Products in your home may be contributing to the deadly effects of household air pollution (HAP).
Researchers found that pregnant women who were exposed to pollutants during the first eight weeks of pregnancy had a higher risk of birth defects.
The study found that pollution may be causing otters’ penises to shrink, as well as fertility problems, and the same contaminants may be affecting human men as well.
Advocates have been alleging for years that some towns close to factories and polluted waterways have been disproportionately at risk for the disease.
Genetics, sedentary lifestyle and eating habits are all well-known risk factors for diabetes type-2. A new study, however, says that there may be other factors that go unnoticed, like the pesticides present in the food, water and air that may increase the chances of being diagnosed with diabetes type-2.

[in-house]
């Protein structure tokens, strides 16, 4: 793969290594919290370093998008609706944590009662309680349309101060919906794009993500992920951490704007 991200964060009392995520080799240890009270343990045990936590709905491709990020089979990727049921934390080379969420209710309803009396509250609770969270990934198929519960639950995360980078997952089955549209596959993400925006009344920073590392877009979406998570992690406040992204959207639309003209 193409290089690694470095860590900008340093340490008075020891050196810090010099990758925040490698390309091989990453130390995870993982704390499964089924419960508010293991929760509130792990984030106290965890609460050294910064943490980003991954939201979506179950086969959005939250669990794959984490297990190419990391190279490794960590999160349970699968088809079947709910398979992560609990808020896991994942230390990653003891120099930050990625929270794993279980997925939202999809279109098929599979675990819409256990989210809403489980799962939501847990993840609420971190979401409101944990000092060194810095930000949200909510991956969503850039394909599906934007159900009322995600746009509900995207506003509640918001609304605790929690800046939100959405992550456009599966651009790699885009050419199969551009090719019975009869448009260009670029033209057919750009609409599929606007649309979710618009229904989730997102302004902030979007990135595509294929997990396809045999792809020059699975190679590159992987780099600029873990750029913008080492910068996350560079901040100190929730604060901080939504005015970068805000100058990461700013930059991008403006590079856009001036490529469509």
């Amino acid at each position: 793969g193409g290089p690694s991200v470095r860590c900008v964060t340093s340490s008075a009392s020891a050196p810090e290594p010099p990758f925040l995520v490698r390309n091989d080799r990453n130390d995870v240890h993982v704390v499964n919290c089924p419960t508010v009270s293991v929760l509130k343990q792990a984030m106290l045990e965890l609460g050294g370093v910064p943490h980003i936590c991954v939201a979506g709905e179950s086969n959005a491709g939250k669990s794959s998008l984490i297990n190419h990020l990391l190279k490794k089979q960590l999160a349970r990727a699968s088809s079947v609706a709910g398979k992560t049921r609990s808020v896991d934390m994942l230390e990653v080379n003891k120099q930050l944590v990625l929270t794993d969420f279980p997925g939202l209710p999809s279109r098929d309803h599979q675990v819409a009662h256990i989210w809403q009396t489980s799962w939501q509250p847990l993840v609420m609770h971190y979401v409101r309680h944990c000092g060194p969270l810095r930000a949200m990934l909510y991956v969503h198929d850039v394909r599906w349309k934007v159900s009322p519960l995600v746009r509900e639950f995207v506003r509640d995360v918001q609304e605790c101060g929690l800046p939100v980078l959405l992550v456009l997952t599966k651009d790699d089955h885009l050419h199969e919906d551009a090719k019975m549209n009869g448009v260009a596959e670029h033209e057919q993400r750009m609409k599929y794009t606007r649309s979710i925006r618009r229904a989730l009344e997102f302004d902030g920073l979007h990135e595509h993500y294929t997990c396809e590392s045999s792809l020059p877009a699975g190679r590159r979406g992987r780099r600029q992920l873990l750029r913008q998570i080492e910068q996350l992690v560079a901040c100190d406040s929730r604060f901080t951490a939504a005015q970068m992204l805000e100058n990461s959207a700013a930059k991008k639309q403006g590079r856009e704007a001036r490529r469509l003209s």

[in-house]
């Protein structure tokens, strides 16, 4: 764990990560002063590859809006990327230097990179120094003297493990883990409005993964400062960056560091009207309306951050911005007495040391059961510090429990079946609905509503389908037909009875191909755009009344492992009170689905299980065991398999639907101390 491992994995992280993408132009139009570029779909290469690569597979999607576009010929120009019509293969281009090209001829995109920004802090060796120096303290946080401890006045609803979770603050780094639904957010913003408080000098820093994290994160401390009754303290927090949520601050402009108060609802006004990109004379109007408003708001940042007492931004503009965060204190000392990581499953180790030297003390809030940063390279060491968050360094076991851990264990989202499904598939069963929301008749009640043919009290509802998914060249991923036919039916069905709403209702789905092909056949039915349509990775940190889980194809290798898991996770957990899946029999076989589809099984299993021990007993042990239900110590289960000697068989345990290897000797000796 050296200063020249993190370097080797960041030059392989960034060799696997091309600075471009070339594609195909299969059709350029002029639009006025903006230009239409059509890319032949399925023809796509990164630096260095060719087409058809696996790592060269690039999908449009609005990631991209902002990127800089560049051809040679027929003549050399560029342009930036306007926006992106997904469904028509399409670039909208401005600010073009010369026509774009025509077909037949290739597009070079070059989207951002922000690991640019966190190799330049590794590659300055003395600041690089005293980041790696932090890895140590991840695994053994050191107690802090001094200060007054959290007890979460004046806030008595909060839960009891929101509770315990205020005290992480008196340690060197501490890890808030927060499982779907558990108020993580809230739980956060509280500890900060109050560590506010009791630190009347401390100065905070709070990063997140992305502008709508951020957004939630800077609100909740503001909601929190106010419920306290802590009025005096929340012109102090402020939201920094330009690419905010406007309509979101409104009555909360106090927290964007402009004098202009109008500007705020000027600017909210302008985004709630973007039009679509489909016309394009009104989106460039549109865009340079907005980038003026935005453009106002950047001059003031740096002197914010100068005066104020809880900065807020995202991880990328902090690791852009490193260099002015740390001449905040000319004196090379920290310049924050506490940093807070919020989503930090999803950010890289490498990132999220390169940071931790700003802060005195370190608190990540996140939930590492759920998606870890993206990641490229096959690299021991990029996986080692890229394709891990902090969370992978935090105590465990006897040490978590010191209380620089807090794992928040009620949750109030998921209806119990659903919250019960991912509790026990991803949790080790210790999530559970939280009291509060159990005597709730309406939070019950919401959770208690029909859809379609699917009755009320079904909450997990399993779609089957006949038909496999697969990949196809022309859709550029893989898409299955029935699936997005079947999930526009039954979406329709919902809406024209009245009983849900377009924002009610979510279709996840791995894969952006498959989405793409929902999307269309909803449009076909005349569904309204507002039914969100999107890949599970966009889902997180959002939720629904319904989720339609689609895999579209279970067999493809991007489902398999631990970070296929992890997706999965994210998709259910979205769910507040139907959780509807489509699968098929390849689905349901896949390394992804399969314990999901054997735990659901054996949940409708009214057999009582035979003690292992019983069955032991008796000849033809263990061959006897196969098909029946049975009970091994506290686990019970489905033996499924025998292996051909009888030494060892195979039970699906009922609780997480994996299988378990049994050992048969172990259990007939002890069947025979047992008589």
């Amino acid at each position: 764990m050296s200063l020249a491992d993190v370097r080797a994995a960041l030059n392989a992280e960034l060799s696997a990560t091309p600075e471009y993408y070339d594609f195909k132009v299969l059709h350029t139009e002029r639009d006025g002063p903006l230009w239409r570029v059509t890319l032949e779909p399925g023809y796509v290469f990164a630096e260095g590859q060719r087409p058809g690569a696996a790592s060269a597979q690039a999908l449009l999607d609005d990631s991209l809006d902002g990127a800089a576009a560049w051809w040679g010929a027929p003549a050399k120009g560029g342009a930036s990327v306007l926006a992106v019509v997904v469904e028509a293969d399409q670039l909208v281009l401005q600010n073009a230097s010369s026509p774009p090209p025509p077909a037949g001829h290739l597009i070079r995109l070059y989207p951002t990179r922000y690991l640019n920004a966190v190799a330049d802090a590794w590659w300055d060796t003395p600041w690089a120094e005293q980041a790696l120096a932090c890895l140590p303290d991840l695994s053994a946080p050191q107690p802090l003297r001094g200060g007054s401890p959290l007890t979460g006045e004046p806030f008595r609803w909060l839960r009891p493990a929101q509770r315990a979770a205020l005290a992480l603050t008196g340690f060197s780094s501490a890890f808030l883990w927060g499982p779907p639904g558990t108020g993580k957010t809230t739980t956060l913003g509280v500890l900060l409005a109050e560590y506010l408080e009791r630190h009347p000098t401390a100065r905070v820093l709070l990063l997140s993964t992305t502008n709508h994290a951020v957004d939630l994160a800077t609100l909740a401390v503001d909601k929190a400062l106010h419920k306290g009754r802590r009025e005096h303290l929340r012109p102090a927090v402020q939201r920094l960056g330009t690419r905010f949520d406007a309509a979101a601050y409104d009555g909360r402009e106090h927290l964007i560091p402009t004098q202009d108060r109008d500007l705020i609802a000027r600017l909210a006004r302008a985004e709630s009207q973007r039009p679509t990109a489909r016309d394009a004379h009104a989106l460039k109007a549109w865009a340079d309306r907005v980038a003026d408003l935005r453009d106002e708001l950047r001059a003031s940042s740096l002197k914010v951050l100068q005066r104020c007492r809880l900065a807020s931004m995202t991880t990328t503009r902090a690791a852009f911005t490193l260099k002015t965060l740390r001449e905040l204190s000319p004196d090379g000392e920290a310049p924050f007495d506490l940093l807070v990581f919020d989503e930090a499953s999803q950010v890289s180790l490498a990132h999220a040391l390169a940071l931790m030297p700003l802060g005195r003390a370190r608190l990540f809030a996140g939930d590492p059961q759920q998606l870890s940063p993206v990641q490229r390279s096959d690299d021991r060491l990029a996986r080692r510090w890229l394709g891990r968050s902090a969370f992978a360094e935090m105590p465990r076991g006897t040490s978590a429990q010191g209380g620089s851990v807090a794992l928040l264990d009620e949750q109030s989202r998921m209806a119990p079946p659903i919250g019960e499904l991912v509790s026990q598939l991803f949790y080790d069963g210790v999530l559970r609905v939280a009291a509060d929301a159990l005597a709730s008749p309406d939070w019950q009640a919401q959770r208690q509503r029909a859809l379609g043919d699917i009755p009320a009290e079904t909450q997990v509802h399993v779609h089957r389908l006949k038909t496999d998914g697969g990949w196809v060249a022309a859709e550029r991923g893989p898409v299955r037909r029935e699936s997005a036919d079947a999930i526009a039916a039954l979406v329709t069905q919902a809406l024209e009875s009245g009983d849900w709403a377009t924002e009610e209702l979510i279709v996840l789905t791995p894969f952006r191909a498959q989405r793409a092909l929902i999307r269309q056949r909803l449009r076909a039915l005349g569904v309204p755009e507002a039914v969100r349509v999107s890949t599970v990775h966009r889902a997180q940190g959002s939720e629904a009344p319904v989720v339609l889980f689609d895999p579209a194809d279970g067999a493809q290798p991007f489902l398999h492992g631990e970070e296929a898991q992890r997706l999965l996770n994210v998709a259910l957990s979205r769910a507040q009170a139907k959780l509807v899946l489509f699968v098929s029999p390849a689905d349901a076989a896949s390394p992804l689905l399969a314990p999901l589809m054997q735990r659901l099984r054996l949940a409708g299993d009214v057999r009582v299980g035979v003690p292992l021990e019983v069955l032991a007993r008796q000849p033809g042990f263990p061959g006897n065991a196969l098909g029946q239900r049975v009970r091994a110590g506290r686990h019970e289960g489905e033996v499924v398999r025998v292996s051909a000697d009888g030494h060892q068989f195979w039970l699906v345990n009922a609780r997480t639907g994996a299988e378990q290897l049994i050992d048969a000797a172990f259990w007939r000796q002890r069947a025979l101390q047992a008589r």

Researchers from the University of Sheffield School of Health and Related Research (ScHARR) are today making a series of recommendations for NHS mental health trusts to change the way they collect and use patient feedback to improve the quality of care for inpatients.